Moving on to discuss the NHS workforce, the OUG describes how a “lack of a clear workforce template” affects the consistency of care received by patients in different units. Transplant teams described their struggles with recruiting and maintaining staffing levels. Clinicians in transplant units also deal with stress and even mental health issues as a result of the insufficient support with which they are provided. As a solution, the report proposes workforce planning toolkits, which would help allocate staffing to centres according to local demographic information including waiting list size and catchment area. These toolkits may incorporate algorithms used to support planning. Patients should receive psychological and social care support before and after a procedure.
Data was a theme highlighted later in the report, with the digitisation of paper-based records a particular focus. This digitised data should then be integrated as part of the decision-making in the standardised patient pathways recommended elsewhere in the report. This will also support the development of national multi-organ centres, which makes up another major recommendation of the report. This, the authors argue, will help introduce “new techniques into everyday clinical practice as rapidly as possible”, while also maximising organ availability. They should also be supplemented with a “national oversight system” for “assessment, perfusion and preservation”, which it is argued would be especially important for perfusion that starts or occurs in situ.
“National measurable outcomes must be defined and agreed”, the authors argue, as a means of measuring the success of new organ initiatives. “Optimal” organ utilisation demands a more specific definition, while new means of educating patients and families should be developed to ensure they fully understand outcomes. In a similar vein, service specifications should be better defined, smoothing the relationship between NHSBT and commissioners, while a financial framework should be used to cost the patient pathway and assist modelling of future costs and demand.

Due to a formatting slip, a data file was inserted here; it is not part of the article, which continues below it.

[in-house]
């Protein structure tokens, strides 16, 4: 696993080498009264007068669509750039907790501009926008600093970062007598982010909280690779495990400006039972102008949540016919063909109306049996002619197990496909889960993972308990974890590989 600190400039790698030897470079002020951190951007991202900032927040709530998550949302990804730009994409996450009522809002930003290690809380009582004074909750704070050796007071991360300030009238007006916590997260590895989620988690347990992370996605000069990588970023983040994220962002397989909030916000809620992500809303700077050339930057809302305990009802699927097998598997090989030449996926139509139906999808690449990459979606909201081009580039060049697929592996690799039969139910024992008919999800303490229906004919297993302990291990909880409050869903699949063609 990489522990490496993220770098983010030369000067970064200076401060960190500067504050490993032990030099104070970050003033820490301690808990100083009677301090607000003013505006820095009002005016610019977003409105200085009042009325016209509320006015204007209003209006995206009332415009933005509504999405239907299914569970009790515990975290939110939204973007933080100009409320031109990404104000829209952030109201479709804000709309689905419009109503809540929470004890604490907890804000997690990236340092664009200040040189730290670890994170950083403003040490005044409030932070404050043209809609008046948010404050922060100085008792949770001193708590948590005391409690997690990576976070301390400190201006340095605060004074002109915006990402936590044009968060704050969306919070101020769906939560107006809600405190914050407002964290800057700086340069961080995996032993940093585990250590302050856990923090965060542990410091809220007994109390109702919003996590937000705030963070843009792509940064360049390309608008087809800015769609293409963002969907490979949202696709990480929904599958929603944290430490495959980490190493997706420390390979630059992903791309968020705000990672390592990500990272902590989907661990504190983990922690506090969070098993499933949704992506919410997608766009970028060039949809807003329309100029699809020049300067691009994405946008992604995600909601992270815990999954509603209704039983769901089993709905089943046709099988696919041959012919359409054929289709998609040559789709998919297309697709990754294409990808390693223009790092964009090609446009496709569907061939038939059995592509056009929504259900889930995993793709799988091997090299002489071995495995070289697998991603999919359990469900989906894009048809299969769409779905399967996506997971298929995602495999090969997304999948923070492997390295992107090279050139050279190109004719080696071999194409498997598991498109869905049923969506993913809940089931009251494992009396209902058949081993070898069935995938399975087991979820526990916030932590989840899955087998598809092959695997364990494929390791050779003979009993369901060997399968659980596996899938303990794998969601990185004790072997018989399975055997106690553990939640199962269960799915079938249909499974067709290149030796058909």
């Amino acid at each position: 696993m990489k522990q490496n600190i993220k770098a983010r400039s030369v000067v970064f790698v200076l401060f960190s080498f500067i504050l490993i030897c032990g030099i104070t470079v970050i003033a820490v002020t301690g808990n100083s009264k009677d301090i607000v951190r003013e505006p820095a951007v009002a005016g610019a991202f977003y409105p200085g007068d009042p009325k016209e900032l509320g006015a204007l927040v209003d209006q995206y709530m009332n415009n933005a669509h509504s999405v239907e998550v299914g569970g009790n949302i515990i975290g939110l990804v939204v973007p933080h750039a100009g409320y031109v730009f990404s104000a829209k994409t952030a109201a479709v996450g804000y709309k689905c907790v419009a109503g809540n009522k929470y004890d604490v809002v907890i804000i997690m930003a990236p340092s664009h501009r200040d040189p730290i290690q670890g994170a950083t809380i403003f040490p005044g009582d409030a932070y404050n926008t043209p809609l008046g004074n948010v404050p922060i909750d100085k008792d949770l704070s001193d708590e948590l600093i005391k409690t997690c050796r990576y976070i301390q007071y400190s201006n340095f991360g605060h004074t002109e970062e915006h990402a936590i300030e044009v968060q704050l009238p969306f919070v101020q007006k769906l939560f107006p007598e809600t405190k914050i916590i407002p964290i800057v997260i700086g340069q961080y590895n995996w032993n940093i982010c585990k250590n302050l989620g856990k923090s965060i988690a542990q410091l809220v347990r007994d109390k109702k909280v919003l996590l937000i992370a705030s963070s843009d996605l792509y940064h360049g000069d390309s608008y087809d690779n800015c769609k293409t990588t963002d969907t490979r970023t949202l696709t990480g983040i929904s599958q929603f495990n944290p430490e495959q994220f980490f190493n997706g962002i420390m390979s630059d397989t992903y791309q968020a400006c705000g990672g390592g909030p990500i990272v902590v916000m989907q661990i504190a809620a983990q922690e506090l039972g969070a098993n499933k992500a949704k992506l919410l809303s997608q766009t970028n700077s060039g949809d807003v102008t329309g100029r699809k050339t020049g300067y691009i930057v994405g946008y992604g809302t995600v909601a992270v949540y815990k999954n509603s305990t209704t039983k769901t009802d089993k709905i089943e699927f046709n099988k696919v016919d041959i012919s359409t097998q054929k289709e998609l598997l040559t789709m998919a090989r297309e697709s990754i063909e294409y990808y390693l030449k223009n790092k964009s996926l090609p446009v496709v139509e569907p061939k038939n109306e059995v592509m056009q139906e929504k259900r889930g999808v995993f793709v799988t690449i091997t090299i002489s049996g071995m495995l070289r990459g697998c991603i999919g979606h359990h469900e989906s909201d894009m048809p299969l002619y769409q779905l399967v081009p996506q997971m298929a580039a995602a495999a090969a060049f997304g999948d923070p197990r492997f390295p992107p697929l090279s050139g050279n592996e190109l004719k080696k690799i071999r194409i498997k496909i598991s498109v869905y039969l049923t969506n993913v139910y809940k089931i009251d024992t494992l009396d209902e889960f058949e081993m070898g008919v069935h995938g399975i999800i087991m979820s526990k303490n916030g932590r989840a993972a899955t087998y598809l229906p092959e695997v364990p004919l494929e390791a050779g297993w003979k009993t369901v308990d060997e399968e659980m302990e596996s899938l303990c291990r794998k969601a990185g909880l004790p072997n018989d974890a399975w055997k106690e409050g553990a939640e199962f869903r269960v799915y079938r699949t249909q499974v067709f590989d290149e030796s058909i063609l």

Commenting in the OUG report, transplant surgeon and clinical lead for organ utilisation in kidney transplantation Nick Inston at the Queen Elizabeth Hospital Birmingham (Birmingham, UK) states: “A major concern is the transplant workforce and the current requirements to deliver a service over the next few years are unclear. To achieve sustainability and resilience in delivering transplantation will require planning—defining standards for staffing and facilities would be a valuable outcome from the OUG.”
Inston spoke to Renal Interventions to add: “The OUG report sets out the structure and changes that will be required to implement the Organ Donation and Transplantation 2030: Meeting the Need strategy, which sets out a ten‐year vision for organ donation and transplantation in the UK.” This, he notes in the report, “will require improvements in efficiency and application of innovative solutions”.
Looking forward, the report authors say that putting their proposals into action will require the work of “a wide range of organisations”, including many NHS trusts as well as NHSBT. Finally, they say engagement with patients, families, carers and living donors, which underpinned the report, should be performed throughout the organ transplantation process.